Title: Nishi no Yoki Majo ' Astraea Testament
Manga/Anime/Novel: Nishi no Yoki Majo's original incarnation was an eight-volume, three side-story novel series done by Noriko Ogiwara. The manga incarnation, which keeps Ogiwara on the story and puts Haruhiko Momokawa on the art, is currently running in Japan, began being serialized in Comic Blade on July 9th, 2006, and currently has five volumes released. Tokyopop has picked it up, and will release it under the title Good Witch of the West ' Nishi no Yoki Majo's literal translation ' this October (2006). The anime itself ran from April 7th to June 30th of this year (2006), and is thirteen episodes long.
Story: Nishi no Yoki Majo follows Firiel Dee, a young, fifteen year-old girl living with foster parents, even though her real father (who's just a little neglectful) lives not a few feet away from her front door, out in rural Sellafield.
The whole story gets thrust into motion when, on the holiday of the Queen's Birthday, Firiel's father, through a proxy (Roux), gives her a necklace that used to be her mother's. What Firiel doesn't know is that her mother was a queen's daughter, and that the necklace is a royal heirloom, which shows whether or not a girl has royal blood and, consequently, is eligible as a candidate for the Queen's throne. Needless to say, this causes some issues when she goes to a ball at the local Count's castle.
From here on, Firiel gets dragged into various conspiracies, political intrigue, and the occasional bit of action, by virtue of her bloodline.
Nishi no Yoki Majo's story rawqs my socks. It's very heavy on and driven by characters and story, which are the two things I look for and value most in an anime. It has a good balance between action, political intrigue, drama, romance, and the occasional, well-placed bit of humor.
The only place where the story suffers is in its pacing. But more on that a bit later.
And, in one arc, it starts to look like a blatant Utena rip-off, but it quickly puts that behind it, luckily.
Art Style: Beautiful. The character designs are changed up constantly, in terms of hair and outfit, which shows a lot of effort on the part of the studio (Hal Film Maker). The overly large eyes can get annoying, though. Backgrounds are CG for the most part, but are done in such a way that the characters and other 2D elements don't seem out of place at all. This seamless integration of your traditional 2D animation and CG makes for great interaction between characters and their environments.
Music: I love the OP for this anime; unfortunately, I can't seem to find it anywhere. <_< So if anyone happens to come upon a MP3 for 'Starry Waltz' by kukui, please let me know. The ED makes me want to fall asleep, and, as I've been lacking sleep as of late, I really wouldn't mind listening to this before going to bed; once again, I'm having a hard time finding this, so if you come upon 'Kanata' or 'Ochikata' by Mariana, let me know.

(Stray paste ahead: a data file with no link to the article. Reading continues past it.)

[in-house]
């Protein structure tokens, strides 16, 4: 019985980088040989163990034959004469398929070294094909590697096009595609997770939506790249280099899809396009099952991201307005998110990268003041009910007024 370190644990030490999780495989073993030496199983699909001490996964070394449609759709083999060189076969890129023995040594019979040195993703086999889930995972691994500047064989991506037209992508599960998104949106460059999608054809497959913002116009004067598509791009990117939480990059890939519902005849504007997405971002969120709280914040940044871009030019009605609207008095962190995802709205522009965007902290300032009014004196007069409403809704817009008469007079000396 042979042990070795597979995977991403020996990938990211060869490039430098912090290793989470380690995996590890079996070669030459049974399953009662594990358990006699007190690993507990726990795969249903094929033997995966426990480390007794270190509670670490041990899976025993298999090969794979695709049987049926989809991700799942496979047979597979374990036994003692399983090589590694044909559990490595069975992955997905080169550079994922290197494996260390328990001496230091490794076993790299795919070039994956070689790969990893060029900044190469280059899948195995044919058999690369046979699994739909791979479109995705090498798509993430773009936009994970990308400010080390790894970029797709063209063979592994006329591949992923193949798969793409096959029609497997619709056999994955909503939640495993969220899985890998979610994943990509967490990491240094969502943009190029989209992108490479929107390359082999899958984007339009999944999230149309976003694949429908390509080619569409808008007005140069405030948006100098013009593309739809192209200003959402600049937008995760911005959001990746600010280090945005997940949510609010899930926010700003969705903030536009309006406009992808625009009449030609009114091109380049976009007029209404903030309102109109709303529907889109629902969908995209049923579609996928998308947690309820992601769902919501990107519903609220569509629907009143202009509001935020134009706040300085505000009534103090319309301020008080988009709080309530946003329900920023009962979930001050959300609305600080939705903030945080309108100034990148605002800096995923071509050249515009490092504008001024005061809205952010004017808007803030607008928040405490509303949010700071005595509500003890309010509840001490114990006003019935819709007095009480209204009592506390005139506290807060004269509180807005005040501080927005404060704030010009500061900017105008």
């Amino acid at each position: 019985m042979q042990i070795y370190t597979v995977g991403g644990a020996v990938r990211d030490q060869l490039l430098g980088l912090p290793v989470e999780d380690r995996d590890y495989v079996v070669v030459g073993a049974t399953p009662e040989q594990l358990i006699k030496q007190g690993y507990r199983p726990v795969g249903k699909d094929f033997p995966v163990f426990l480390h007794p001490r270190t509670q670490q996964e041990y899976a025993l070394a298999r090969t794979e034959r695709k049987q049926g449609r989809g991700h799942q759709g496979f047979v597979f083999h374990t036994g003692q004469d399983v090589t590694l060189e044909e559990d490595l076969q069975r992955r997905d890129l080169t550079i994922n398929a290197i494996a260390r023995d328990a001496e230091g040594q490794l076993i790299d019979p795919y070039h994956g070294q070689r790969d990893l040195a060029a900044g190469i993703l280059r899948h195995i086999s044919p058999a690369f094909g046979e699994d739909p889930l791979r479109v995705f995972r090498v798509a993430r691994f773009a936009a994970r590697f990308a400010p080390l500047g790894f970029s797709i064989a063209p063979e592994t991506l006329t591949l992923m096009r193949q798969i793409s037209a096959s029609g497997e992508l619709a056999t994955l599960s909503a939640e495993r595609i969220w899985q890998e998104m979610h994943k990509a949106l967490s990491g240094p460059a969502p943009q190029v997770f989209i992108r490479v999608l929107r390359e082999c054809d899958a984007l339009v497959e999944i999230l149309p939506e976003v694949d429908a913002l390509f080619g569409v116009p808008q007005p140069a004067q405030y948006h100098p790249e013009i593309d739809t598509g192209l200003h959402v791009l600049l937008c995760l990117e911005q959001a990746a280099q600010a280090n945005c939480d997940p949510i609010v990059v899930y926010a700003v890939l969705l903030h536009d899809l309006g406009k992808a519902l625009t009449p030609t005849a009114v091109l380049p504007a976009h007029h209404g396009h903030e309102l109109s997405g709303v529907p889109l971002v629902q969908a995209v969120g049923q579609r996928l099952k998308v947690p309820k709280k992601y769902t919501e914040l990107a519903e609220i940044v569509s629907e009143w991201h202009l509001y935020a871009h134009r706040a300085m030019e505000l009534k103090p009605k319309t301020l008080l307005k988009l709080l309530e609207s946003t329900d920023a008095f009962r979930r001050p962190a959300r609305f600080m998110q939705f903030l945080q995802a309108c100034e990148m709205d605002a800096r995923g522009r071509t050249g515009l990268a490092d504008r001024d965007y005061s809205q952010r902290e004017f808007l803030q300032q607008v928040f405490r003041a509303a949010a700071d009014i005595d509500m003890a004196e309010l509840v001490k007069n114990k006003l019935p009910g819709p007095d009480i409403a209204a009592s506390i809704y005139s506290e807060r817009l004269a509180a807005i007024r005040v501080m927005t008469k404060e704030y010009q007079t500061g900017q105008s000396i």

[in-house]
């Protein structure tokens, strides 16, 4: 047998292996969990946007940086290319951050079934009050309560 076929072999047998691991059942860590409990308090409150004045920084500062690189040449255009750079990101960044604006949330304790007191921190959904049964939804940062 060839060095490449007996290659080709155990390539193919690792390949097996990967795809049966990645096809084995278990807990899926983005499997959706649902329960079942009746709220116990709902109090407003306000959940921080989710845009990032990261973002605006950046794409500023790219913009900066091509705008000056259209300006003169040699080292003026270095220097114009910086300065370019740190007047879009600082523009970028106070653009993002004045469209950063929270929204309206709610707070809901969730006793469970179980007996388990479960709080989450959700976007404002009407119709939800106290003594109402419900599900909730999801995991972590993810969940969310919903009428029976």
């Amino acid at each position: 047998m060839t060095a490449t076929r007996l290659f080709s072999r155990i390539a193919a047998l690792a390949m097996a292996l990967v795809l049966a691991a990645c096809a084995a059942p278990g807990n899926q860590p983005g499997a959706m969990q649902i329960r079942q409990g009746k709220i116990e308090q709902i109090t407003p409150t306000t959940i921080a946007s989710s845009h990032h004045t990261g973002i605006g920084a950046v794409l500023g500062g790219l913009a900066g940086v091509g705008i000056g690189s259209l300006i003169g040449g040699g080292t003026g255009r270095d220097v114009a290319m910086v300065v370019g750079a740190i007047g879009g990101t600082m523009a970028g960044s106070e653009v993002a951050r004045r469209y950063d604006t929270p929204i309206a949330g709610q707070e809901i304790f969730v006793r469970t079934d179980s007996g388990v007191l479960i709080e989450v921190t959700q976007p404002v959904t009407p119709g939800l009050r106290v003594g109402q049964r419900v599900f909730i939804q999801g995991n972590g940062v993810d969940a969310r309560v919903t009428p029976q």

As for the rest of the music in this series... it's nice background music, but nothing that particularly stands out in my mind, like Gankutsuou's OST did. If I could find it anywhere, though, I'd probably end up burning a CD of it.
Voice Seiyuus: Nothing I really can or want to natter on about; for the most part, I'm happy with the seiyu choices. A few odd ones, but nothing particularly grating. And OMG, Joji Nakata's in it, only for a few episodes, but still, PHWEE!
Voice Actors: N/A
Length: This is where most of Nishi no Yoki Majo's flaws lie: whoever thought that trying to cram an eight-volume, three-side-story novel series into thirteen episodes was a good idea was dead wrong.
The pacing of this show is incredibly fast, as they have to cram eight volumes and three side stories' worth of story into thirteen episodes; if you so much as blink, odds are that you'll miss something. Now, I don't mind this, but other viewers might. However, this pacing catches up with the show in the last episode or so; in the aforementioned episode, things crash and burn spectacularly, souring what is otherwise a good series. Most major issues, which have been piling up until this point, are resolved by an all-too-convenient deux ex machina, and the rest are dealt with rather sloppily. And a few points that have been hammered on in earlier episodes are left unresolved, leaving a rather bitter aftertaste.
This could've been easily avoided by adding just two or three more episodes; it would've given the show some time to breathe.
Overall: Excellent story and art, but the experience is soured by break-neck pacing, cramming and sloppiness towards the end of the series.
Art Style: 8/10
Voice Seiyuu: 9/10
Overall: 37/50; 74% (C)